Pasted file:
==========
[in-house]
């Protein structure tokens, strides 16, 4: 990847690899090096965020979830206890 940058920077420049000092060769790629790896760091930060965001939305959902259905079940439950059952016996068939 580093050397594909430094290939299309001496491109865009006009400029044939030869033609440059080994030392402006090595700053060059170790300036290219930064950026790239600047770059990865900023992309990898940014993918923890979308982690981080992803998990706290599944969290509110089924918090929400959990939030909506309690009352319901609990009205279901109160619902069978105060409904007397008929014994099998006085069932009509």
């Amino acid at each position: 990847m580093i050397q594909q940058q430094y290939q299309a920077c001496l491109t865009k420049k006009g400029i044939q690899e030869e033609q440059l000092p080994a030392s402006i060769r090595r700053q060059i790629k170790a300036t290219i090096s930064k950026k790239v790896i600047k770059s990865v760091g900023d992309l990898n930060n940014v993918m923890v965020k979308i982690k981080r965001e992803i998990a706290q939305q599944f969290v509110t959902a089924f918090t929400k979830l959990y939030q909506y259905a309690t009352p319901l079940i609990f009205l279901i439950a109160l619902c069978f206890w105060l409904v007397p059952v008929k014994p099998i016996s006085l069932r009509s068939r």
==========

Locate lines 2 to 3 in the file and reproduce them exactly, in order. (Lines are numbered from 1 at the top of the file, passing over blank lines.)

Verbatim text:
């Protein structure tokens, strides 16, 4: 990847690899090096965020979830206890 940058920077420049000092060769790629790896760091930060965001939305959902259905079940439950059952016996068939 580093050397594909430094290939299309001496491109865009006009400029044939030869033609440059080994030392402006090595700053060059170790300036290219930064950026790239600047770059990865900023992309990898940014993918923890979308982690981080992803998990706290599944969290509110089924918090929400959990939030909506309690009352319901609990009205279901109160619902069978105060409904007397008929014994099998006085069932009509």
């Amino acid at each position: 990847m580093i050397q594909q940058q430094y290939q299309a920077c001496l491109t865009k420049k006009g400029i044939q690899e030869e033609q440059l000092p080994a030392s402006i060769r090595r700053q060059i790629k170790a300036t290219i090096s930064k950026k790239v790896i600047k770059s990865v760091g900023d992309l990898n930060n940014v993918m923890v965020k979308i982690k981080r965001e992803i998990a706290q939305q599944f969290v509110t959902a089924f918090t929400k979830l959990y939030q909506y259905a309690t009352p319901l079940i609990f009205l279901i439950a109160l619902c069978f206890w105060l409904v007397p059952v008929k014994p099998i016996s006085l069932r009509s068939r």